Conclusion Up    Down

Clinical and biological symptoms of COVID-19 can be concealed due to its coexistence with malignant hemopathies such as chronic lymphocytic leukemia. Treatment should be personalized according to the patient´s immune status and comorbidities.



Competing interests Up    Down

The authors declare no competing interests.



Authors' contributions Up    Down

This case report was written by Ayman Ellouadghiri; the references were assured by Abdellah Magramane; the first review was assured by Touda Kebbou; our work was closely supervised by Pr Boubaker Charra and Hanane Ezzouine. All the authors have read and agreed to the final manuscript.



Table and figure Up    Down

Table 1: US food and drug administration-approved drugs for the treatment of chronic lymphocytic leukemia

Figure 1: chest CT scan showing bilateral ground glass opacities with consolidation



References Up    Down

  1. Jacque N, Leblond V. La leucémie lymphoïde chronique: mise au point. Presse Med. 2019;48(7-8 Pt 1):807-815. PubMed | Google Scholar

  2. Melo JV, Catovsky D, Galton DAG. The relationship between chronic lymphocytic leukaemia and prolymphocytic leukaemia IV: analysis of survival and prognostic features. Br J Haematol. 1986;63(2):377-387. PubMed | Google Scholar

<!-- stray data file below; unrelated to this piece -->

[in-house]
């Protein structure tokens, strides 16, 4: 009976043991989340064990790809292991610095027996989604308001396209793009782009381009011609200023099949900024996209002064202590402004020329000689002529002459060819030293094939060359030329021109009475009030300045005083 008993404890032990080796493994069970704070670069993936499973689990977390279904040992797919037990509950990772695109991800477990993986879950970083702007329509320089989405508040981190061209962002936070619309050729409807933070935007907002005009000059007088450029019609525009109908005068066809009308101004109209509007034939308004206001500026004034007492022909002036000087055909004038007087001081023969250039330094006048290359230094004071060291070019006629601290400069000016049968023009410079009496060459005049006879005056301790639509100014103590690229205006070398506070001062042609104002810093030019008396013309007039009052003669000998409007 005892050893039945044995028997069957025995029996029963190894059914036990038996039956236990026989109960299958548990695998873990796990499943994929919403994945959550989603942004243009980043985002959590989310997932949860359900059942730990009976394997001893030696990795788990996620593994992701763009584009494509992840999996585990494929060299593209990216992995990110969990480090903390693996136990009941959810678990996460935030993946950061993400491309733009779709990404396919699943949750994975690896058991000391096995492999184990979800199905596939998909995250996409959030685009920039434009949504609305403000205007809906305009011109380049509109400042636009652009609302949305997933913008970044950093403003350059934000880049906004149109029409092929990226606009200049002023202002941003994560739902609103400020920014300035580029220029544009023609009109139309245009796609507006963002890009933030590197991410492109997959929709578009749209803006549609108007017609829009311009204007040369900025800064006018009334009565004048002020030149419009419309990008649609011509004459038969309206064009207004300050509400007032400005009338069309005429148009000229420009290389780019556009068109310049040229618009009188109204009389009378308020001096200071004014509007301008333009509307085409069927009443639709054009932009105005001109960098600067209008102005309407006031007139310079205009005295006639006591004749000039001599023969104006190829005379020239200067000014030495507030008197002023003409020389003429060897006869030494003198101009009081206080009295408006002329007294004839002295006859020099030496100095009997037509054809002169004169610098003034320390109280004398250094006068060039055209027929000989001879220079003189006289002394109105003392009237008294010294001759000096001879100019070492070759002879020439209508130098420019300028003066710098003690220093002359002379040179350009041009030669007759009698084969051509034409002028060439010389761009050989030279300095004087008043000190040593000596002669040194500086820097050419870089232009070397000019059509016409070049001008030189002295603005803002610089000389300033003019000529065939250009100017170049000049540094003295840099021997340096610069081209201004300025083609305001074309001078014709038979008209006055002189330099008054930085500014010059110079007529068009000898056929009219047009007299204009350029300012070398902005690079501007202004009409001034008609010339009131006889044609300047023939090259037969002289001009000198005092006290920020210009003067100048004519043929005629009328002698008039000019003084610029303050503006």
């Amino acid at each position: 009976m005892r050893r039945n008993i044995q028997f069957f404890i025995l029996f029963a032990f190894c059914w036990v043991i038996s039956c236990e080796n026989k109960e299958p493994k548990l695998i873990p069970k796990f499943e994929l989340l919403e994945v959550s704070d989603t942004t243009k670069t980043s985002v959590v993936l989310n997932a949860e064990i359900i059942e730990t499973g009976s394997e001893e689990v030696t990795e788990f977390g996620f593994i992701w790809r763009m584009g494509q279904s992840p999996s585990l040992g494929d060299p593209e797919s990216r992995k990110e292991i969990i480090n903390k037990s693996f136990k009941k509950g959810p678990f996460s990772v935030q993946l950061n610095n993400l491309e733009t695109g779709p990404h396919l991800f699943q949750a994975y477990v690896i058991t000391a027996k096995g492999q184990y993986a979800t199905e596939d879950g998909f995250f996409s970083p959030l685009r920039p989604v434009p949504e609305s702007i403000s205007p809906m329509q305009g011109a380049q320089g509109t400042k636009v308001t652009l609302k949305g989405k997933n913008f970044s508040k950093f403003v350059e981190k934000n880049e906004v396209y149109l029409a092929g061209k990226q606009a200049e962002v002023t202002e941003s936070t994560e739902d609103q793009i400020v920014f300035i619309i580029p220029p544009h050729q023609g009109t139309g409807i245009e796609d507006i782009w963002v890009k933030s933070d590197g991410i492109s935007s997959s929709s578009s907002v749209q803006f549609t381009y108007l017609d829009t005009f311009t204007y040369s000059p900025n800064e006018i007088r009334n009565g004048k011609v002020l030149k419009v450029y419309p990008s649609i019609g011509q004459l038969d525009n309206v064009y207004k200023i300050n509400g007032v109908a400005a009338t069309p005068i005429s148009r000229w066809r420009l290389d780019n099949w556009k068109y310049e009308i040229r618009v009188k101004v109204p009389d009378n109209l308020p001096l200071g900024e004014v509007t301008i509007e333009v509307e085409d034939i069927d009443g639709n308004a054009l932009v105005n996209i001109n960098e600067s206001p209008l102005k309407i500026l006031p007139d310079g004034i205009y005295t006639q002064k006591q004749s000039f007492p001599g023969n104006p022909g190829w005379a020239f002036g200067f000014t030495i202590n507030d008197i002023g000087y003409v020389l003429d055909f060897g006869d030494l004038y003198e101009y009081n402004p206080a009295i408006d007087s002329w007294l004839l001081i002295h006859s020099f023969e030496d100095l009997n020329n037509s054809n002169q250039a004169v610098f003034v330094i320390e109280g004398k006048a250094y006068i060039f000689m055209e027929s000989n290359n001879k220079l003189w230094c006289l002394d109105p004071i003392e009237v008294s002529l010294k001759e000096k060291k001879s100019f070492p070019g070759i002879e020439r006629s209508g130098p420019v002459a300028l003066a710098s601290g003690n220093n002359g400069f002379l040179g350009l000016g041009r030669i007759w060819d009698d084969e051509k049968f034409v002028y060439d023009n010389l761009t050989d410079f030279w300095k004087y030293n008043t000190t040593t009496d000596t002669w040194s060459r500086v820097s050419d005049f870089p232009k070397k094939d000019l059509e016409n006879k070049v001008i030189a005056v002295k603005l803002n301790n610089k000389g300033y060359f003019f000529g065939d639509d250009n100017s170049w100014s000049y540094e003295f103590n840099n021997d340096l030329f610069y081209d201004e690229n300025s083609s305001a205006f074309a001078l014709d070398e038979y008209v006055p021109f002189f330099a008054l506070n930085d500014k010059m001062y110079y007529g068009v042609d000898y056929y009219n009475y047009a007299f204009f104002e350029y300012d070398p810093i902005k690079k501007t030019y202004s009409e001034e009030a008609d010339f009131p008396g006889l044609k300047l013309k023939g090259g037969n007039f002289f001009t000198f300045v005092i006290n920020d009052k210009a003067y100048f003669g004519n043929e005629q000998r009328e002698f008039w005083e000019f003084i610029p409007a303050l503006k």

3. Hallek M. Chronic lymphocytic leukemia: 2020 update on diagnosis, risk stratification and treatment. Am J Hematol. 2019;94(11):1266-1287. PubMed | Google Scholar

  4. Parikh SA. Chronic lymphocytic leukemia treatment algorithm 2018. Blood Cancer J. 2018;8(10):93. PubMed | Google Scholar

  5. Sharma S, Rai KR. Chronic lymphocytic leukemia (CLL) treatment: so many choices, such great options. Cancer. 2019;125(9):1432-1440. PubMed | Google Scholar

  6. Jin XH, Zheng KI, Pan KH, Xie YP, Zheng MH. COVID-19 in a patient with chronic lymphocytic leukaemia. Lancet Haematol. 2020;7(4):e351-e352. PubMed | Google Scholar

  7. Verity R, Okell LC, Dorigatti I, Winskill P, Whittaker C, Imai N et al. Estimates of the severity of coronavirus disease 2019: a model-based analysis. Lancet Infect Dis. 2020;20(6):669-677. PubMed | Google Scholar

  8. Erpos E, Ntanasis-Stathopoulos I, Elalamy I, Kastritis E, Sergentanis TN, Politou M et al. Hematological findings and complications of COVID-19. Am J Hematol. 2020;95(7):834-847. PubMed | Google Scholar

  9. Paneesha S, Pratt G, Parry H, Moss P. COVID-19 infection in therapy-naive patients with B-cell chronic lymphocytic leukemia. Leuk Res. 2020;93:106366. PubMed | Google Scholar

  10. Di Ciaccio P, McCaughan G, Trotman J, Ho PJ, Cheah CY, Gangatharan S et al. Australian and New Zealand consensus statement on the management of lymphoma, chronic lymphocytic leukaemia and myeloma during the COVID-19 pandemic. Intern Med J. 2020;50(6):667-679. PubMed | Google Scholar